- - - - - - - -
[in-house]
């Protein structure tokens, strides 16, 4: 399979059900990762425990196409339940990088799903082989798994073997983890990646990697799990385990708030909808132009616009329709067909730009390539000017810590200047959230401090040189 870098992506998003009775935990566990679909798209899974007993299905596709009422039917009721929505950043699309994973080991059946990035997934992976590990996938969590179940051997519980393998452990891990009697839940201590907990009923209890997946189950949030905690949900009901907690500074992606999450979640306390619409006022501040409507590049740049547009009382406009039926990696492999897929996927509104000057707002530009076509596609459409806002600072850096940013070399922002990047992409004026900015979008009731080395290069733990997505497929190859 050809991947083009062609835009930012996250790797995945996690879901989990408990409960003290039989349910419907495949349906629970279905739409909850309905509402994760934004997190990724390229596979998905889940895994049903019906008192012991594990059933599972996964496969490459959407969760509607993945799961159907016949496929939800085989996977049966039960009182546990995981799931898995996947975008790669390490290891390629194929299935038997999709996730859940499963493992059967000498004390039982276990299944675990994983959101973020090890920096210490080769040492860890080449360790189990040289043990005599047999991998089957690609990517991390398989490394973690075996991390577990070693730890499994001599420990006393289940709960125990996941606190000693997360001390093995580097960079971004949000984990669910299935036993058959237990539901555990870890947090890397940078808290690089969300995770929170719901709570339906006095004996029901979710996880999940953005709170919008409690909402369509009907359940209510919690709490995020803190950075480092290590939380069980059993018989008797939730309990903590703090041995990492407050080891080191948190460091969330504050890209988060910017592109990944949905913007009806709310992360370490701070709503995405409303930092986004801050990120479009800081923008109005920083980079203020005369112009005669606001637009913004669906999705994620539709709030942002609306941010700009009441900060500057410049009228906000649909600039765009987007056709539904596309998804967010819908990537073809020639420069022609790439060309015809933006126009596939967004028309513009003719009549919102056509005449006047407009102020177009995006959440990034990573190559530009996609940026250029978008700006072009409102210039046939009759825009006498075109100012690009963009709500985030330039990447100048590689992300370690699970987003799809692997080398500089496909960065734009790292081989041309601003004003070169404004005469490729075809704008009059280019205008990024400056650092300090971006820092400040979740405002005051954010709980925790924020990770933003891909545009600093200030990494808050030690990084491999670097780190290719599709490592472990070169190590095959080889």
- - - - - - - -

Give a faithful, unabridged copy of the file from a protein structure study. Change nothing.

[in-house]
């Protein structure tokens, strides 16, 4: 399979059900990762425990196409339940990088799903082989798994073997983890990646990697799990385990708030909808132009616009329709067909730009390539000017810590200047959230401090040189 870098992506998003009775935990566990679909798209899974007993299905596709009422039917009721929505950043699309994973080991059946990035997934992976590990996938969590179940051997519980393998452990891990009697839940201590907990009923209890997946189950949030905690949900009901907690500074992606999450979640306390619409006022501040409507590049740049547009009382406009039926990696492999897929996927509104000057707002530009076509596609459409806002600072850096940013070399922002990047992409004026900015979008009731080395290069733990997505497929190859 050809991947083009062609835009930012996250790797995945996690879901989990408990409960003290039989349910419907495949349906629970279905739409909850309905509402994760934004997190990724390229596979998905889940895994049903019906008192012991594990059933599972996964496969490459959407969760509607993945799961159907016949496929939800085989996977049966039960009182546990995981799931898995996947975008790669390490290891390629194929299935038997999709996730859940499963493992059967000498004390039982276990299944675990994983959101973020090890920096210490080769040492860890080449360790189990040289043990005599047999991998089957690609990517991390398989490394973690075996991390577990070693730890499994001599420990006393289940709960125990996941606190000693997360001390093995580097960079971004949000984990669910299935036993058959237990539901555990870890947090890397940078808290690089969300995770929170719901709570339906006095004996029901979710996880999940953005709170919008409690909402369509009907359940209510919690709490995020803190950075480092290590939380069980059993018989008797939730309990903590703090041995990492407050080891080191948190460091969330504050890209988060910017592109990944949905913007009806709310992360370490701070709503995405409303930092986004801050990120479009800081923008109005920083980079203020005369112009005669606001637009913004669906999705994620539709709030942002609306941010700009009441900060500057410049009228906000649909600039765009987007056709539904596309998804967010819908990537073809020639420069022609790439060309015809933006126009596939967004028309513009003719009549919102056509005449006047407009102020177009995006959440990034990573190559530009996609940026250029978008700006072009409102210039046939009759825009006498075109100012690009963009709500985030330039990447100048590689992300370690699970987003799809692997080398500089496909960065734009790292081989041309601003004003070169404004005469490729075809704008009059280019205008990024400056650092300090971006820092400040979740405002005051954010709980925790924020990770933003891909545009600093200030990494808050030690990084491999670097780190290719599709490592472990070169190590095959080889």